THE Department of Health is closely monitoring the situation where a global shortage of lamivudine, a second line regimen of anti-retroviral (ARV) treatment has affected the availability of this ARV in health facilities in the country.
The first line treatment is widely available and there is no shortage of this product.
According to the Health Department, the majority of patients (over 90%) that are on ARV treatment receive the first line option which is a single dose fixed dose combination of Tenofovir/Emtricitabane/Efavirenz tablet.
Some patients (6%) are resistant or cannot tolerate the first line regimen and are then put onto the second line regimen of abacavir/lamivudine or zidovudine/ lamivudine,’ said department spokesperson Popo Maja.
The majority of patients are moved to the second line largely due to resistance and not tolerability.
The global shortage of lamivudine has affected the availability of abacavir/lamivudine and zidovudine/ lamivudine.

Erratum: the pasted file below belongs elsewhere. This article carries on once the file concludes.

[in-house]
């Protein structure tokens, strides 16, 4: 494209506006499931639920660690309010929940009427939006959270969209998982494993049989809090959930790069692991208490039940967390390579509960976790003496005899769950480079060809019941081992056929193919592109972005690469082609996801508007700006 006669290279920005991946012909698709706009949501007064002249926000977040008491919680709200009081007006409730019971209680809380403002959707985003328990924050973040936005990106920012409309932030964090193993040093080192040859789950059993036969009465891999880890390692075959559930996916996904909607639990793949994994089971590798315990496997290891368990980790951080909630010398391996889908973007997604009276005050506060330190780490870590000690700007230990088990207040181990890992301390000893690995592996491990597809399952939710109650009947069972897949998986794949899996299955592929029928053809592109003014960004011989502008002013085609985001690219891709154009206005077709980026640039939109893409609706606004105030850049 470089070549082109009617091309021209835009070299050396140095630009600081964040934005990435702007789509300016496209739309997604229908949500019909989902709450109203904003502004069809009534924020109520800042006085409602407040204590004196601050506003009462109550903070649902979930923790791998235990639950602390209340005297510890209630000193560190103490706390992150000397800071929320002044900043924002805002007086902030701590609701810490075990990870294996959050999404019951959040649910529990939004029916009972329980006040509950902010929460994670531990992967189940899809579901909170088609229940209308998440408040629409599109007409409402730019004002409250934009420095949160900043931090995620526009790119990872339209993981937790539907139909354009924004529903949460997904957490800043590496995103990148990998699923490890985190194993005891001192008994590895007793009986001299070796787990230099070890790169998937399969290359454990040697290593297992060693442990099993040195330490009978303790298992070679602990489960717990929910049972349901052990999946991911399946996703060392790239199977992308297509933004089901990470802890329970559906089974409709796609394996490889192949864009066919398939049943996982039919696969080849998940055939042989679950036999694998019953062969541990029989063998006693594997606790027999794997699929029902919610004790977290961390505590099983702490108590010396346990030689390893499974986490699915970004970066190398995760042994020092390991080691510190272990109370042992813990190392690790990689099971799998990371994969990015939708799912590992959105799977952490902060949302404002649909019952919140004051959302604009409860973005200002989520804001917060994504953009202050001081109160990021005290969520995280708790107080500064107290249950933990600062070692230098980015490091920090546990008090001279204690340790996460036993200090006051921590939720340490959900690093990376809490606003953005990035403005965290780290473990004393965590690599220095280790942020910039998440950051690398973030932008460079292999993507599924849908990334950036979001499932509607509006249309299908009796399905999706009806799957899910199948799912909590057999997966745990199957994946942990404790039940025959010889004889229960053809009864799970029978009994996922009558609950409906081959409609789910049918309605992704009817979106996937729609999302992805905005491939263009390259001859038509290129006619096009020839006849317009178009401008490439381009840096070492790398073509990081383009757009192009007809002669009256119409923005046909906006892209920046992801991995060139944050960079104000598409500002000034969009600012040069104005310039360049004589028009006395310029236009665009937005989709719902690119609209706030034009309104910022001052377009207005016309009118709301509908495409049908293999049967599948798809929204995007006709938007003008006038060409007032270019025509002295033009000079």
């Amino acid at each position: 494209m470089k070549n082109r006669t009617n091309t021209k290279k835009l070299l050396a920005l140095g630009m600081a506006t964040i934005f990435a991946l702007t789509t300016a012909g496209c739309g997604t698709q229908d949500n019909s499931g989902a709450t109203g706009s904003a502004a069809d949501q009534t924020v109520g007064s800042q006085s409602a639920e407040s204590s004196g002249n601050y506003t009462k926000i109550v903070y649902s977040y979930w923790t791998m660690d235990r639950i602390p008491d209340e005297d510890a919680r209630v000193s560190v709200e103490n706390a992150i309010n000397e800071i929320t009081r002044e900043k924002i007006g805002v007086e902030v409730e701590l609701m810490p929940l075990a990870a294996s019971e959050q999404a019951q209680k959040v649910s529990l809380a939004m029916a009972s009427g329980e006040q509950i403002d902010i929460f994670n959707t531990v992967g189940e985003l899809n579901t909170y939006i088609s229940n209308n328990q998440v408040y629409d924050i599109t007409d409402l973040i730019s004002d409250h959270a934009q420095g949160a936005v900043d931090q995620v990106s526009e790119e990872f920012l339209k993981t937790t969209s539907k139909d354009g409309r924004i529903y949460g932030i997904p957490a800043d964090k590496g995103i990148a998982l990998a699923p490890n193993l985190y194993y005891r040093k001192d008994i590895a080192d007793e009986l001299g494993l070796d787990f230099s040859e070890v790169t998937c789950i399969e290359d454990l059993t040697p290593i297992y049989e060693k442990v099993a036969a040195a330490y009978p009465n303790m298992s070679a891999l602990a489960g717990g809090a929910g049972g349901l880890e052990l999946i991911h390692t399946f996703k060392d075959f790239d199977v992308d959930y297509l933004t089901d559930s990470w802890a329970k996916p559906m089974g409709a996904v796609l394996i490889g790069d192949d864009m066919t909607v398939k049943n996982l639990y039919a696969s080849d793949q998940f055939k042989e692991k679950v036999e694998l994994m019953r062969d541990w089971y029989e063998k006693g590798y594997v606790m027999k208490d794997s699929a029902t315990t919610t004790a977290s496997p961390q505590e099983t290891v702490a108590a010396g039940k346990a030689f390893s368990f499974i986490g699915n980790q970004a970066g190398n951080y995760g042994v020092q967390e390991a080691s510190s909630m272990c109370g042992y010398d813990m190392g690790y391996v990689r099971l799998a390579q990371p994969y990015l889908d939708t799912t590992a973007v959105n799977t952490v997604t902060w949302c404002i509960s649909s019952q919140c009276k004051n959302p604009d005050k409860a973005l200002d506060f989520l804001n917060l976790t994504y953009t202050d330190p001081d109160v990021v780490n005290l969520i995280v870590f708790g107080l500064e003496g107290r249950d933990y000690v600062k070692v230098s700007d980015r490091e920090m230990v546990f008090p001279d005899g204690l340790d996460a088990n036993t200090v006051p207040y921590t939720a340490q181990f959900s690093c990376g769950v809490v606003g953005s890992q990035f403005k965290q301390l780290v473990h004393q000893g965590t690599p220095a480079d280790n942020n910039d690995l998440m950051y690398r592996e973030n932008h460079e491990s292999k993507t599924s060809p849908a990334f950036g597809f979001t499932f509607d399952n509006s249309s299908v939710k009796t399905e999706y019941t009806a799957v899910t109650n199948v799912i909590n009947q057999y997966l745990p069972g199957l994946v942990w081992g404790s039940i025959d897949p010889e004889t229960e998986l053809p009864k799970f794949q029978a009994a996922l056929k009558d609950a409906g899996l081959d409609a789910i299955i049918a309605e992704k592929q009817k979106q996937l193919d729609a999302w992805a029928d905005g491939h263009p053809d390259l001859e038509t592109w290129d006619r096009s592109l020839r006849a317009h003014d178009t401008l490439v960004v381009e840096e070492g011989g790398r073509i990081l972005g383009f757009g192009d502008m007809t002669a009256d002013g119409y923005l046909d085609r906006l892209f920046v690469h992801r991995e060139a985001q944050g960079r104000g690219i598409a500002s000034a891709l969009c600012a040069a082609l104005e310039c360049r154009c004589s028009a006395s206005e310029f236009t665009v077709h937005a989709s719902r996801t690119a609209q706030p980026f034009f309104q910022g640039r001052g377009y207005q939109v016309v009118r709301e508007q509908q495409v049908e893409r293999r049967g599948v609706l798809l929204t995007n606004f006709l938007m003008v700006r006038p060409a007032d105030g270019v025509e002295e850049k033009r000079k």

Pharmaceutical company Mylan is contracted to supply abacavir/lamivudine and zidovudine/ lamivudine, but they are affected by the global shortage and cannot supply the entire ordered quantities.
‘Due to the current supply constraints, we have advised provincial departments to closely monitor the distribution and rational use of these medicines until the supply is fully restored.
‘These measures include firstly, the redistribution of stock between facilities so there is no stock piling in any particular facility so that all patients receive treatment,’ said Maja.
Secondly, the department has alerted health officials that patients should be dispensed a lower quantity of stock than usual which may include issuing a month’s supply instead of the standard two or three-month supply.
‘Our clinicians have been informed that if implementation of the above two measures are unsuccessful and there is no treatment at a facility, the recommended therapeutic alternative is tenofovir (TDF) 300mg/emtricitabane (FTC) 200mg dual formulation tablet, with dose adjustments for renal impairment,’ said Maja.